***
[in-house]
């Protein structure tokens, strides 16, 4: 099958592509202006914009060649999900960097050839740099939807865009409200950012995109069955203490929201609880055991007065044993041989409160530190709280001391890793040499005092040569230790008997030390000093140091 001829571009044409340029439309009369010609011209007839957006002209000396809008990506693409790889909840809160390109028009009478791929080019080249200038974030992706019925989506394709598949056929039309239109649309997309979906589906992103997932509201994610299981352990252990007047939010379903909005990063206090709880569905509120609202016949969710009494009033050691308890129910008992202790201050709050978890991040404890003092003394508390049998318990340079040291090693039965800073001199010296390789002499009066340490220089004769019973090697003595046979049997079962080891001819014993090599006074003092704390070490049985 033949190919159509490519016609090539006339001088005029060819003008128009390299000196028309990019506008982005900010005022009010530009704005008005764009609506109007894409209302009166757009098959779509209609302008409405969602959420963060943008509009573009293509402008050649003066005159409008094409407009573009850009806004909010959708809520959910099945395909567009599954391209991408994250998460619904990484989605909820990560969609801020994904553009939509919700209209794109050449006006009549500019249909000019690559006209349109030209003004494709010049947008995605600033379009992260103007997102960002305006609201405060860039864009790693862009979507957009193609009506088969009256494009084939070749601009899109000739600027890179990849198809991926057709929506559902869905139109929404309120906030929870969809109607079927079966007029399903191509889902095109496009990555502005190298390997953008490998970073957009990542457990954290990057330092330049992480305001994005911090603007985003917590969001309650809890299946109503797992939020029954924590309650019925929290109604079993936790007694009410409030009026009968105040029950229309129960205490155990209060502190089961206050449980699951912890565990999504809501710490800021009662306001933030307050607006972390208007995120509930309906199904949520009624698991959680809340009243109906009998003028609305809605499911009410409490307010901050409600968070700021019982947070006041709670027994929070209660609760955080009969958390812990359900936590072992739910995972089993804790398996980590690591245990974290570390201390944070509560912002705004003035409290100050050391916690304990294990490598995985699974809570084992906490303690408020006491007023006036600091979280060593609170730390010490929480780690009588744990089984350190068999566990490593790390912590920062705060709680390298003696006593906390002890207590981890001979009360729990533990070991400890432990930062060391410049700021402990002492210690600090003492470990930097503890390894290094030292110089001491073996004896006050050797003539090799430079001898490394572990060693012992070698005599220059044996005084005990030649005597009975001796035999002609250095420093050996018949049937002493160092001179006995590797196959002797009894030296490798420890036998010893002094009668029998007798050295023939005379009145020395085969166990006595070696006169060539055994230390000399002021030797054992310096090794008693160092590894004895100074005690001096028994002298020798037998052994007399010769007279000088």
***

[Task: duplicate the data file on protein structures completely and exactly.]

[in-house]
């Protein structure tokens, strides 16, 4: 099958592509202006914009060649999900960097050839740099939807865009409200950012995109069955203490929201609880055991007065044993041989409160530190709280001391890793040499005092040569230790008997030390000093140091 001829571009044409340029439309009369010609011209007839957006002209000396809008990506693409790889909840809160390109028009009478791929080019080249200038974030992706019925989506394709598949056929039309239109649309997309979906589906992103997932509201994610299981352990252990007047939010379903909005990063206090709880569905509120609202016949969710009494009033050691308890129910008992202790201050709050978890991040404890003092003394508390049998318990340079040291090693039965800073001199010296390789002499009066340490220089004769019973090697003595046979049997079962080891001819014993090599006074003092704390070490049985 033949190919159509490519016609090539006339001088005029060819003008128009390299000196028309990019506008982005900010005022009010530009704005008005764009609506109007894409209302009166757009098959779509209609302008409405969602959420963060943008509009573009293509402008050649003066005159409008094409407009573009850009806004909010959708809520959910099945395909567009599954391209991408994250998460619904990484989605909820990560969609801020994904553009939509919700209209794109050449006006009549500019249909000019690559006209349109030209003004494709010049947008995605600033379009992260103007997102960002305006609201405060860039864009790693862009979507957009193609009506088969009256494009084939070749601009899109000739600027890179990849198809991926057709929506559902869905139109929404309120906030929870969809109607079927079966007029399903191509889902095109496009990555502005190298390997953008490998970073957009990542457990954290990057330092330049992480305001994005911090603007985003917590969001309650809890299946109503797992939020029954924590309650019925929290109604079993936790007694009410409030009026009968105040029950229309129960205490155990209060502190089961206050449980699951912890565990999504809501710490800021009662306001933030307050607006972390208007995120509930309906199904949520009624698991959680809340009243109906009998003028609305809605499911009410409490307010901050409600968070700021019982947070006041709670027994929070209660609760955080009969958390812990359900936590072992739910995972089993804790398996980590690591245990974290570390201390944070509560912002705004003035409290100050050391916690304990294990490598995985699974809570084992906490303690408020006491007023006036600091979280060593609170730390010490929480780690009588744990089984350190068999566990490593790390912590920062705060709680390298003696006593906390002890207590981890001979009360729990533990070991400890432990930062060391410049700021402990002492210690600090003492470990930097503890390894290094030292110089001491073996004896006050050797003539090799430079001898490394572990060693012992070698005599220059044996005084005990030649005597009975001796035999002609250095420093050996018949049937002493160092001179006995590797196959002797009894030296490798420890036998010893002094009668029998007798050295023939005379009145020395085969166990006595070696006169060539055994230390000399002021030797054992310096090794008693160092590894004895100074005690001096028994002298020798037998052994007399010769007279000088």